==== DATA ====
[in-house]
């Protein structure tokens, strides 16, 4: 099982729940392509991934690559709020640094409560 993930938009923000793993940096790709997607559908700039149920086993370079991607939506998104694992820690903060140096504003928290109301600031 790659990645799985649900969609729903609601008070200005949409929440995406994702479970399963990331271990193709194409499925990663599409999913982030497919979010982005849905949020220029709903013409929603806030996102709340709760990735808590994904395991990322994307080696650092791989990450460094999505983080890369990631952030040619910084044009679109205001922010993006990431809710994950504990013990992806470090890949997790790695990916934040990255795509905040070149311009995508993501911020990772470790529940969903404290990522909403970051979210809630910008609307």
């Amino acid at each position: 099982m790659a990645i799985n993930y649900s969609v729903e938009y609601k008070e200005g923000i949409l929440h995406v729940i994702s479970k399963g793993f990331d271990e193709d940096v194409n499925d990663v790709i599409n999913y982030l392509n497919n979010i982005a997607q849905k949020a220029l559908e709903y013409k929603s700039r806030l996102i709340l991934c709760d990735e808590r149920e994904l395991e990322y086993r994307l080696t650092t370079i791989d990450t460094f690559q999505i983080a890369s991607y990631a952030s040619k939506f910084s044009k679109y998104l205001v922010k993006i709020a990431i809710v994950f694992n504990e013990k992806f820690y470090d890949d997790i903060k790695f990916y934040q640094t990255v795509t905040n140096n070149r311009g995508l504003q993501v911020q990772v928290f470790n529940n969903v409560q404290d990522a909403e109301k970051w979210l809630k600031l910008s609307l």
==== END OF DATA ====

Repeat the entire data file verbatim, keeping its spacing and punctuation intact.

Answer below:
[in-house]
């Protein structure tokens, strides 16, 4: 099982729940392509991934690559709020640094409560 993930938009923000793993940096790709997607559908700039149920086993370079991607939506998104694992820690903060140096504003928290109301600031 790659990645799985649900969609729903609601008070200005949409929440995406994702479970399963990331271990193709194409499925990663599409999913982030497919979010982005849905949020220029709903013409929603806030996102709340709760990735808590994904395991990322994307080696650092791989990450460094999505983080890369990631952030040619910084044009679109205001922010993006990431809710994950504990013990992806470090890949997790790695990916934040990255795509905040070149311009995508993501911020990772470790529940969903404290990522909403970051979210809630910008609307």
């Amino acid at each position: 099982m790659a990645i799985n993930y649900s969609v729903e938009y609601k008070e200005g923000i949409l929440h995406v729940i994702s479970k399963g793993f990331d271990e193709d940096v194409n499925d990663v790709i599409n999913y982030l392509n497919n979010i982005a997607q849905k949020a220029l559908e709903y013409k929603s700039r806030l996102i709340l991934c709760d990735e808590r149920e994904l395991e990322y086993r994307l080696t650092t370079i791989d990450t460094f690559q999505i983080a890369s991607y990631a952030s040619k939506f910084s044009k679109y998104l205001v922010k993006i709020a990431i809710v994950f694992n504990e013990k992806f820690y470090d890949d997790i903060k790695f990916y934040q640094t990255v795509t905040n140096n070149r311009g995508l504003q993501v911020q990772v928290f470790n529940n969903v409560q404290d990522a909403e109301k970051w979210l809630k600031l910008s609307l």